NFIB Letter Urges SBA to Make Returned PPP Funds Available to Small Businesses

Date: April 29, 2020

Newly released video spotlights small business plight after delays and lack of funding

WASHINGTON, D.C. (April 29, 2020) – The National Federation of Independent Business (NFIB), the nation’s leading small business advocacy organization, sent a letter to Small Business Administration Administrator Jovita Carranza on behalf of NFIB President Brad Close. The letter urges that returned and prepaid Paycheck Protection Program (PPP) loans be made available to small business owners who have yet to receive a PPP loan.

“NFIB requests the SBA make available both returned PPP loans and prepaid disbursements to small business owners who have not yet received one. According to the SBA, more than $2 billion in funds have been declined and returned and will be made available during the current application period, another development for small business owners,” said Close.

NFIB also released a video of small business owners telling their struggles, firsthand, of what they’ve experienced as they sought funds only to see them dry up and go to large, publicly traded companies. “They deserve better this time around,” the video concludes.

Published reports showed that at least $870 million in PPP loans went to large, publicly traded companies. According to NFIB research, these funds could cover, for example, nearly 30,000 small businesses with five employees and average salaries of $65,000 per employee, small businesses that have no other options for financial assistance.

The full letter to Administrator Carranza is below and found here.

The new video can be found here.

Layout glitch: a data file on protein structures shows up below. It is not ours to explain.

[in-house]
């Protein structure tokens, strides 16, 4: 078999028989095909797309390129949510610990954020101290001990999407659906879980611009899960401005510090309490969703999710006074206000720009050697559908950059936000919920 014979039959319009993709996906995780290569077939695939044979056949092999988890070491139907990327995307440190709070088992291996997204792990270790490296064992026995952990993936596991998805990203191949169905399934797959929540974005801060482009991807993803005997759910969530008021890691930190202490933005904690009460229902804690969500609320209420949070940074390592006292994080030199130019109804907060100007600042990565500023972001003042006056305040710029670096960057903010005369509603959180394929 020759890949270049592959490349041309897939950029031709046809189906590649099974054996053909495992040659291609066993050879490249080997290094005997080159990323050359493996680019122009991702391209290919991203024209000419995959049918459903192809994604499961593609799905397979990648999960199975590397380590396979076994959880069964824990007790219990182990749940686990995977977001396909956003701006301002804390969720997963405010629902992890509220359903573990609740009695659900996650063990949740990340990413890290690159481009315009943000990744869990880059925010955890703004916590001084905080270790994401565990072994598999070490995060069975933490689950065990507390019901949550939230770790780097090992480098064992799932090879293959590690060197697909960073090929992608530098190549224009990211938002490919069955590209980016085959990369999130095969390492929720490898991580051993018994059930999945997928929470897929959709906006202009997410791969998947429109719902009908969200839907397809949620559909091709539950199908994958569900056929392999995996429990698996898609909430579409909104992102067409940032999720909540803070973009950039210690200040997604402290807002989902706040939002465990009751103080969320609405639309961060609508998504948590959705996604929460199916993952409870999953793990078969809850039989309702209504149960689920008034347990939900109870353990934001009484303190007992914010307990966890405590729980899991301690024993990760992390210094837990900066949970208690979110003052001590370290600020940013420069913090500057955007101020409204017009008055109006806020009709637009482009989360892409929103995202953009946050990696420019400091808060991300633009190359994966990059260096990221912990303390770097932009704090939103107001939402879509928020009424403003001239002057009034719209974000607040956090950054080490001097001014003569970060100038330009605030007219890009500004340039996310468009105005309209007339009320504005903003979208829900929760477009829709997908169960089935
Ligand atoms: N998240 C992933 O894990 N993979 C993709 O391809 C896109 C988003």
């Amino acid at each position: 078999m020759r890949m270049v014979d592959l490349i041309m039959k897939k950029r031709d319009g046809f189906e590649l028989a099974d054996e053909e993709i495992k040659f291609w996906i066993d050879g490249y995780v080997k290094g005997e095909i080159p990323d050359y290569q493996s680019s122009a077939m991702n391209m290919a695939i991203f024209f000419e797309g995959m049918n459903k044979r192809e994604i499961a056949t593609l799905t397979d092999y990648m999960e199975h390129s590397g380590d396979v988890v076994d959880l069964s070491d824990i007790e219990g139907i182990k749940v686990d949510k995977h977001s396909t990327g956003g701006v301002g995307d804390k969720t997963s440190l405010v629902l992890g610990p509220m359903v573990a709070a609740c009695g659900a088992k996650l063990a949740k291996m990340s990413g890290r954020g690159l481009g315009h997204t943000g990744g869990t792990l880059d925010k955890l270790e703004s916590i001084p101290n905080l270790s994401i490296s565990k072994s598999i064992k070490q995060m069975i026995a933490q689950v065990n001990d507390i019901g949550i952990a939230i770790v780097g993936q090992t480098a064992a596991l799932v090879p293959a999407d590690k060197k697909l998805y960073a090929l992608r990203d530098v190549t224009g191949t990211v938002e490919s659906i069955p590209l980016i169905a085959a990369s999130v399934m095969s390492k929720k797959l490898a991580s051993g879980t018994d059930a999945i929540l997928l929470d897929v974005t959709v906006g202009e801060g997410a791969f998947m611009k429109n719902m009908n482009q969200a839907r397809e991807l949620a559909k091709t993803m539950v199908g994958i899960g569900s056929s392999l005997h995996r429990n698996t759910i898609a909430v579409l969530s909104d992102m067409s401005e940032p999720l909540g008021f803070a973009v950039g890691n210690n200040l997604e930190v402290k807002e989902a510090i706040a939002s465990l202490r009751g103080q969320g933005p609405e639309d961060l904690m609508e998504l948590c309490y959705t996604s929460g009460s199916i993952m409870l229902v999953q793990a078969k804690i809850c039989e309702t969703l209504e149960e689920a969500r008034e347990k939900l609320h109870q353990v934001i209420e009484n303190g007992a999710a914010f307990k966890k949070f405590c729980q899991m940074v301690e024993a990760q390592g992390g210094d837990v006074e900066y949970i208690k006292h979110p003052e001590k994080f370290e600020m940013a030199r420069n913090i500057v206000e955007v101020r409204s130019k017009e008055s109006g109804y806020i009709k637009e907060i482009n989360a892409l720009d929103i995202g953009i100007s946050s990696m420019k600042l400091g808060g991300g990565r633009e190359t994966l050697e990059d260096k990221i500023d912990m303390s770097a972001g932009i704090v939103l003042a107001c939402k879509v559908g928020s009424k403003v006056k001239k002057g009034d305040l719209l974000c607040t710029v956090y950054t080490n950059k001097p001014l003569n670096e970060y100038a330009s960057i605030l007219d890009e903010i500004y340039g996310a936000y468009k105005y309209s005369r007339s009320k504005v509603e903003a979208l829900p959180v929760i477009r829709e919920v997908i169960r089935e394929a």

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Dear Administrator Carranza,

On behalf of NFIB, the nation’s leading small business advocacy organization, I write to request that the Small Business Administration (SBA) ensure that Paycheck Protection Program (PPP) funds that have been returned and prepaid be made available for additional PPP forgivable loans.

A recent NFIB Research Center survey showed that 74% of small business owners (and nearly all small business owners with employees) had applied for PPP forgivable loans as of April 17, 2020. The same survey found that only 20% of applicants had received disbursements. Nearly 80% of small business owners were still waiting and many did not know where they stood in the process. Demand remains high and many small business owners who are relying on this funding remain in limbo.

Meanwhile, widespread media reports indicate that large businesses and publicly traded companies have received significant PPP loans. SBA and Treasury issued a Frequently Asked Question (FAQ #31) encouraging publicly traded companies that have access to other lending resources to return PPP loans by May 7, 2020. This guidance was a positive development for small business owners.

In response to the FAQ, the National Association of Government Guaranteed Lenders reminded lender members that disbursed PPP loans cannot be returned to circulation, “If a loan has been disbursed and must be repaid based on this FAQ those funds will be lost to the program and will not benefit other borrowers.” It is clear that loans that have been cancelled and not disbursed will be recirculated. It is unclear whether funds that have been disbursed and prepaid will be recirculated.

NFIB requests the SBA make available both returned PPP loans and prepaid disbursements to small business owners who have not yet received one. According to the SBA, more than $2 billion in funds have been declined and returned and will be made available during the current application period, another development for small business owners. According to NFIB research, these funds could cover, for example, nearly 30,000 small businesses with five employees and average salaries of $65,000 per employee, small businesses that have no other options for financial assistance.

The PPP is an essential forgivable lending arrangement for small businesses during this unprecedented public health and economic crisis. The additional appropriations from the Paycheck Protection Program and Health Care Enhancement Act will help more small businesses but so will those loan amounts that are returned or prepaid if those funds are recycled into new loans. Thank you for leadership during these difficult times.

Sincerely,

Brad Close

President

NFIB

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